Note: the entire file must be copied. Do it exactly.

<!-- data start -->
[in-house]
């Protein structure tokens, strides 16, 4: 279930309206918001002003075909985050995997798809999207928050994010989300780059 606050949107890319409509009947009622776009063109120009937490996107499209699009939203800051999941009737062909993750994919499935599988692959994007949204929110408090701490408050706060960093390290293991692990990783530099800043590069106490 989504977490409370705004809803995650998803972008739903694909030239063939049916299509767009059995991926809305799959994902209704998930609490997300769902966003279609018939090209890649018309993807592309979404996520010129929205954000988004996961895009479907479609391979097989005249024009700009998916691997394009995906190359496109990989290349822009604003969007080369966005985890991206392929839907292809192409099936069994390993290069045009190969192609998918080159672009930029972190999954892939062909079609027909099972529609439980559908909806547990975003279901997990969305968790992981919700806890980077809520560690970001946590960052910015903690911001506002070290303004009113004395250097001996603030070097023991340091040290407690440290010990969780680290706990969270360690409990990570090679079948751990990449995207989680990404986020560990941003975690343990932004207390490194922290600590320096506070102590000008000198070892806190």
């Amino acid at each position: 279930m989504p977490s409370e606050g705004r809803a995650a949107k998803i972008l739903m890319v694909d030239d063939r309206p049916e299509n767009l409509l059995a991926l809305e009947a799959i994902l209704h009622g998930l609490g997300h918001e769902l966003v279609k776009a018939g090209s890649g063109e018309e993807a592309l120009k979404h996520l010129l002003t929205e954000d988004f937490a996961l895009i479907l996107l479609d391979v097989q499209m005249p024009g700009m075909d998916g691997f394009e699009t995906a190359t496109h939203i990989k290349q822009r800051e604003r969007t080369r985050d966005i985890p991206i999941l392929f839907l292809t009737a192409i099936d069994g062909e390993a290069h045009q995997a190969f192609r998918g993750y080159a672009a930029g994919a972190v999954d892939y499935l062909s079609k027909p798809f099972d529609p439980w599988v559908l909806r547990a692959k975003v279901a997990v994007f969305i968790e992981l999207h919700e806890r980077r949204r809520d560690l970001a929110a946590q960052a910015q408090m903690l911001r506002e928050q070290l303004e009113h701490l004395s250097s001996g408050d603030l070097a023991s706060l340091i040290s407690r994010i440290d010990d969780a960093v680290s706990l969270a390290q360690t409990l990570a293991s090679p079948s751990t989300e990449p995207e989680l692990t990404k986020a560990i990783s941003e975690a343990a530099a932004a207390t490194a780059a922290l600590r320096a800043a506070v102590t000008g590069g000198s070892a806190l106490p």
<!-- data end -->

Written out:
[in-house]
């Protein structure tokens, strides 16, 4: 279930309206918001002003075909985050995997798809999207928050994010989300780059 606050949107890319409509009947009622776009063109120009937490996107499209699009939203800051999941009737062909993750994919499935599988692959994007949204929110408090701490408050706060960093390290293991692990990783530099800043590069106490 989504977490409370705004809803995650998803972008739903694909030239063939049916299509767009059995991926809305799959994902209704998930609490997300769902966003279609018939090209890649018309993807592309979404996520010129929205954000988004996961895009479907479609391979097989005249024009700009998916691997394009995906190359496109990989290349822009604003969007080369966005985890991206392929839907292809192409099936069994390993290069045009190969192609998918080159672009930029972190999954892939062909079609027909099972529609439980559908909806547990975003279901997990969305968790992981919700806890980077809520560690970001946590960052910015903690911001506002070290303004009113004395250097001996603030070097023991340091040290407690440290010990969780680290706990969270360690409990990570090679079948751990990449995207989680990404986020560990941003975690343990932004207390490194922290600590320096506070102590000008000198070892806190």
């Amino acid at each position: 279930m989504p977490s409370e606050g705004r809803a995650a949107k998803i972008l739903m890319v694909d030239d063939r309206p049916e299509n767009l409509l059995a991926l809305e009947a799959i994902l209704h009622g998930l609490g997300h918001e769902l966003v279609k776009a018939g090209s890649g063109e018309e993807a592309l120009k979404h996520l010129l002003t929205e954000d988004f937490a996961l895009i479907l996107l479609d391979v097989q499209m005249p024009g700009m075909d998916g691997f394009e699009t995906a190359t496109h939203i990989k290349q822009r800051e604003r969007t080369r985050d966005i985890p991206i999941l392929f839907l292809t009737a192409i099936d069994g062909e390993a290069h045009q995997a190969f192609r998918g993750y080159a672009a930029g994919a972190v999954d892939y499935l062909s079609k027909p798809f099972d529609p439980w599988v559908l909806r547990a692959k975003v279901a997990v994007f969305i968790e992981l999207h919700e806890r980077r949204r809520d560690l970001a929110a946590q960052a910015q408090m903690l911001r506002e928050q070290l303004e009113h701490l004395s250097s001996g408050d603030l070097a023991s706060l340091i040290s407690r994010i440290d010990d969780a960093v680290s706990l969270a390290q360690t409990l990570a293991s090679p079948s751990t989300e990449p995207e989680l692990t990404k986020a560990i990783s941003e975690a343990a530099a932004a207390t490194a780059a922290l600590r320096a800043a506070v102590t000008g590069g000198s070892a806190l106490p």